2. A system as set forth in claim 1 wherein said control means is energized continuously and independently of said activate means.
3. A system as set forth in claim 1 wherein said pilot valve operate winding means comprises a first section and a second section which is connected in series opposition with said first section in said series circuit path.
4. A system as set forth in claim 1 wherein said pilot valve further comprises a hold winding connected in parallel with said main valve operate winding, said pilot valve being operated in response to energization of its operate winding while said switching means is enabled, and said pilot valve being maintained operated in response to energization of its hold winding following disabling of said switching means when a flame is sensed.
5. A system as set forth in claim 1 wherein said circuit means includes ignition timer means operable to define a trial for ignition interval and to effect the disconnection of power from said series circuit path in the event said switching means fails to be disabled before the end of said trial for ignition interval.
6. A system as set forth in claim 5 wherein said ignition timer means comprises a controlled switching device connected in said series circuit path with said pilot valve operate winding and said main valve operate winding, and timing circuit means responsive to said activate means to generate a timing signal for enabling said controlled switching device during a trial for ignition interval defined by said timing circuit means and to terminate said timing signal, disabling said controlled switching device thereby interrupting the energizing path before said valve operate windings at the end of said trial for ignition interval.
7. A system as set forth in claim 5 wherein said ignition timer means comprises a switching device having normally closed contacts connected in circuit with said pilot valve operate winding, and operating means effective to open said contacts at the end of said trial for ignition interval whenever said switching means fails to be disabled before the end of said trial for ignition interval.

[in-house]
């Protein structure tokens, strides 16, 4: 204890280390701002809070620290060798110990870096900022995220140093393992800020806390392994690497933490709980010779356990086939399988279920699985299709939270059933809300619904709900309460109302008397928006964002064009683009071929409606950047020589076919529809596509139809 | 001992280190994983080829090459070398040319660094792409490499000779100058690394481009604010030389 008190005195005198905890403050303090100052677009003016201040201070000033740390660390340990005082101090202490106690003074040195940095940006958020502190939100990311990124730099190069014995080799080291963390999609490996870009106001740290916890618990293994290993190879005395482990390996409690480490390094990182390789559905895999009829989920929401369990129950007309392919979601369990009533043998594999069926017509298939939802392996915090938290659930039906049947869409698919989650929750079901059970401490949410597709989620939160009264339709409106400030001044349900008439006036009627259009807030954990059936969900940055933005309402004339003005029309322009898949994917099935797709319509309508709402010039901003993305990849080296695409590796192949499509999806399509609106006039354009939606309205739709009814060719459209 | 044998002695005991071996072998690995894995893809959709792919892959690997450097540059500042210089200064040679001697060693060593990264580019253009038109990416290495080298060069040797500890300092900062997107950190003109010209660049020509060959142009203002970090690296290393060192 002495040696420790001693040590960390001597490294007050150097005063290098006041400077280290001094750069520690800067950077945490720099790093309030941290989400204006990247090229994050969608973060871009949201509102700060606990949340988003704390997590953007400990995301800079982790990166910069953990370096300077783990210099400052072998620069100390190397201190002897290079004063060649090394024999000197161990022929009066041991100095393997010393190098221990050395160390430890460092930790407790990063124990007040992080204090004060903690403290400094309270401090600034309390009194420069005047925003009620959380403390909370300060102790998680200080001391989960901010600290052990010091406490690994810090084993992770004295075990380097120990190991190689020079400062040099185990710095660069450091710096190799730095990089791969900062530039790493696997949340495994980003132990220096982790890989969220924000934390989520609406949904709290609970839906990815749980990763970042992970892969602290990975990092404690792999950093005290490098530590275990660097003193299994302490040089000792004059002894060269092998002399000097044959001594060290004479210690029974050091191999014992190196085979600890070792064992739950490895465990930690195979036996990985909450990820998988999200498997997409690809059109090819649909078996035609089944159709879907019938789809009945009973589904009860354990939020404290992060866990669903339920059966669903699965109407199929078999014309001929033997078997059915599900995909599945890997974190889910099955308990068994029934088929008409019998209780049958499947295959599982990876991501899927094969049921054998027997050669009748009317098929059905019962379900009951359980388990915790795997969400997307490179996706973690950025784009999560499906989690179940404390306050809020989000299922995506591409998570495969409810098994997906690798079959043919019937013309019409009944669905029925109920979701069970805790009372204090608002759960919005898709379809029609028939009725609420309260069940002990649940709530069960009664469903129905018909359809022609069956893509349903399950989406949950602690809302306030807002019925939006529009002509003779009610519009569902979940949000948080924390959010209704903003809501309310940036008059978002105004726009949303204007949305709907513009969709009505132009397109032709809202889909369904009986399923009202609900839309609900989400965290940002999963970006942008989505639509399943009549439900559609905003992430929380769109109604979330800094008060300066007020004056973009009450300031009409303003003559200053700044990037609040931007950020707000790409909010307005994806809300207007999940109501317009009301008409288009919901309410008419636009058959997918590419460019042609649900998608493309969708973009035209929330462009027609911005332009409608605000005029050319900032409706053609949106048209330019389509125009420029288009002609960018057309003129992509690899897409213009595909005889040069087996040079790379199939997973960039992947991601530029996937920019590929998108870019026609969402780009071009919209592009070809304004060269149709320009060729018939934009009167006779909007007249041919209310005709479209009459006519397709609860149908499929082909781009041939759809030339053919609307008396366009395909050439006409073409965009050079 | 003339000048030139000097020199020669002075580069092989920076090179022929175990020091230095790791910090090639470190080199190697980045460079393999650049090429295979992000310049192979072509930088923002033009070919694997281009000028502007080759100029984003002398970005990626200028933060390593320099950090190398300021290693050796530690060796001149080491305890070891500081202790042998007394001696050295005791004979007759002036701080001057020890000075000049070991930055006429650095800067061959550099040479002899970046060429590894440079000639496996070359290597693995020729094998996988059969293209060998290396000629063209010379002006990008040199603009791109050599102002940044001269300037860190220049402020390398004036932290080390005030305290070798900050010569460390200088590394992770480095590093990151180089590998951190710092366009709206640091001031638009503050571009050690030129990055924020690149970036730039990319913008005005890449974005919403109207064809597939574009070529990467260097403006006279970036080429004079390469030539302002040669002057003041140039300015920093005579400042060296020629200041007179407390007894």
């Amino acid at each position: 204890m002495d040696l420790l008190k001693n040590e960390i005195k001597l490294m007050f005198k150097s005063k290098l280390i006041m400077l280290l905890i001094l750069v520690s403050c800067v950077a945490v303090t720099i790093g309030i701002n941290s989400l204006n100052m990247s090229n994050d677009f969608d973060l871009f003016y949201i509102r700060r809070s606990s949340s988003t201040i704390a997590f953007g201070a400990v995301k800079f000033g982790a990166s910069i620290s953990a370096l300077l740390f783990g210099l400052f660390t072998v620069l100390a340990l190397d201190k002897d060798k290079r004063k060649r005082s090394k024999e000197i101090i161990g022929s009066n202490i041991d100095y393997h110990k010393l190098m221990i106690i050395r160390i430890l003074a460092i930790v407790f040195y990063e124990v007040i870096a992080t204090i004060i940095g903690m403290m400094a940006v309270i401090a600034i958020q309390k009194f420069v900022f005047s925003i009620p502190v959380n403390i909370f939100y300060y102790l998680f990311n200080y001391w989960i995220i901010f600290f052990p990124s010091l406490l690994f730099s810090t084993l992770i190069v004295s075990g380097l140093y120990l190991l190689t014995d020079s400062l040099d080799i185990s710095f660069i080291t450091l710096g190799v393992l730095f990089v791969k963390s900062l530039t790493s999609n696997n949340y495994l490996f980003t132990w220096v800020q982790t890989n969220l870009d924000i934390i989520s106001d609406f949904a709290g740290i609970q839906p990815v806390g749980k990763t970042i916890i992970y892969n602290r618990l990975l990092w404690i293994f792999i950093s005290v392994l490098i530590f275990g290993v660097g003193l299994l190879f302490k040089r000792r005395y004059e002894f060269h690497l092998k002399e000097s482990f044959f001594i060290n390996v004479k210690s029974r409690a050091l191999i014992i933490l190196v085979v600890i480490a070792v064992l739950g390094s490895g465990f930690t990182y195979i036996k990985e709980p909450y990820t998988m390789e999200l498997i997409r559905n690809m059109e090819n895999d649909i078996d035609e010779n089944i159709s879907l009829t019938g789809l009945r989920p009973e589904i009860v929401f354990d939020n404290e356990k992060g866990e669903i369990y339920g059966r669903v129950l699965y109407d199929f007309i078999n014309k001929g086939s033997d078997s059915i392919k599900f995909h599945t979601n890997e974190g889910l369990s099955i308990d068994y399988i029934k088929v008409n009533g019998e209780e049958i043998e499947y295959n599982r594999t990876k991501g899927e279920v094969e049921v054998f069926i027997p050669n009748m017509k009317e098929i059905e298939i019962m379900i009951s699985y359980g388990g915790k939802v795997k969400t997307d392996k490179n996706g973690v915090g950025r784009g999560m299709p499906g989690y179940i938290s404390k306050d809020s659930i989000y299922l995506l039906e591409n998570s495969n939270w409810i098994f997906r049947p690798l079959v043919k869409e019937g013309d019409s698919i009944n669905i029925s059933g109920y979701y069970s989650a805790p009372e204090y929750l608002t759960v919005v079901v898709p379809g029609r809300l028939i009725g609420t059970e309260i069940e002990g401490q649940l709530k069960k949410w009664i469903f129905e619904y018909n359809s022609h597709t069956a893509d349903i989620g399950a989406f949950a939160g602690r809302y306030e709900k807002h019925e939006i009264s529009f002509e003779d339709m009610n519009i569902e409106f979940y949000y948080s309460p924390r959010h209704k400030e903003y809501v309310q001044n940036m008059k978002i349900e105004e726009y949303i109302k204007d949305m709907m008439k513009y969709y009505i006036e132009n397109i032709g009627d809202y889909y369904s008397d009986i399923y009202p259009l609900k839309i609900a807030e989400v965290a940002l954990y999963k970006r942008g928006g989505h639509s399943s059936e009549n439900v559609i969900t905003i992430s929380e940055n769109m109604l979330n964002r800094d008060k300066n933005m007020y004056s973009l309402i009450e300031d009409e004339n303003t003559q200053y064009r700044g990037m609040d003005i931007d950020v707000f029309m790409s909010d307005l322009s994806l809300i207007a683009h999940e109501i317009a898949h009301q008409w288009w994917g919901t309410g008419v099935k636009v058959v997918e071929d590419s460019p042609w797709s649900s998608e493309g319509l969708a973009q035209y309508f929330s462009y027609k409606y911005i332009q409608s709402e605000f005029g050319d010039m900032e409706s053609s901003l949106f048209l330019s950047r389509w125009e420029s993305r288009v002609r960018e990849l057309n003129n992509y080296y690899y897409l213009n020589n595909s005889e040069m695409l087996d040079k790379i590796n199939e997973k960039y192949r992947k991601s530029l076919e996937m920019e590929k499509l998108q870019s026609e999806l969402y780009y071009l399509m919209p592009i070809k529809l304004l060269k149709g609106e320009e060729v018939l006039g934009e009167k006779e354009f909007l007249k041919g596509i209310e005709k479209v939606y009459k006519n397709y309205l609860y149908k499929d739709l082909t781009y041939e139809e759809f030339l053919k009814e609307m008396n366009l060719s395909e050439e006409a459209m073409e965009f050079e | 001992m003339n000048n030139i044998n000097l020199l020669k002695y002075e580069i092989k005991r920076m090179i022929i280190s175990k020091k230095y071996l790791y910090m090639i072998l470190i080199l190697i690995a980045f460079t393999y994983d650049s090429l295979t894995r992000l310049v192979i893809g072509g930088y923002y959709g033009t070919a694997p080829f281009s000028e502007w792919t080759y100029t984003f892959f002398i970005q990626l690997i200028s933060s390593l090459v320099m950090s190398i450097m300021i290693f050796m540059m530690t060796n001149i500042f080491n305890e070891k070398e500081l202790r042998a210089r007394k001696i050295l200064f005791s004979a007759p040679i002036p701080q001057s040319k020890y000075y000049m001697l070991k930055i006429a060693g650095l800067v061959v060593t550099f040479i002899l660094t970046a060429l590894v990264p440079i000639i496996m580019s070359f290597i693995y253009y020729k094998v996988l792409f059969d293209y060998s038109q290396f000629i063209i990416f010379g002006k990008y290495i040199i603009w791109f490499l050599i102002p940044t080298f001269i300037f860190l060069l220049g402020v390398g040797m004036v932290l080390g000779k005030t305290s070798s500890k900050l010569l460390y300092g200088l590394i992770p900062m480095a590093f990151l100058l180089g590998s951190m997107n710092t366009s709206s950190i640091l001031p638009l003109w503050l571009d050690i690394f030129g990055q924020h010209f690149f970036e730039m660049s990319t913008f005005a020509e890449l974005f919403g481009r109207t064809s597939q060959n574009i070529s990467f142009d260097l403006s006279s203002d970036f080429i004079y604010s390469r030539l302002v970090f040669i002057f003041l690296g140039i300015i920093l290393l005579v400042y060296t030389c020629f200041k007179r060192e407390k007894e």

8. A system as set forth in claim 7 wherein said switching device comprises a thermal cutout switch including said contacts and said operating means, said operating means comprising a heat responsive control means mounted on said pilot valve and responsive heat radiated therefrom as the result of current flow through said pilot valve operate winding to cause said contacts to open when current at said level sufficient to actuate said pilot valve flows through said pilot valve operate winding for the duration of said trial for ignition interval.
9. A system as set forth in claim 8 wherein said operating means is effective to reclose said contacts following the interruption of current flow through said pilot valve operate winding for a given duration of time, to thereby initiate a further trial for ignition interval.
10. A system as set forth in claim 7 wherein said switching device comprises said contacts and a heater element connected in circuit with said activate means and responsive thereto to cause said contacts to open at the end of said trial for ignition interval, said switching means being effective to prevent said heater element from causing said contacts to open when said switching means is disabled before the end of said trial for ignition interval.
11. A system as set forth in claim 10 wherein said ignition timer means comprises circuit means responsive to current flow through said heater element to connect said pilot valve winding to said switching means and responsive to the interruption of current flow through said heater element to disconnect said pilot valve from said switching means thereby preventing energization of said pilot valve operate winding.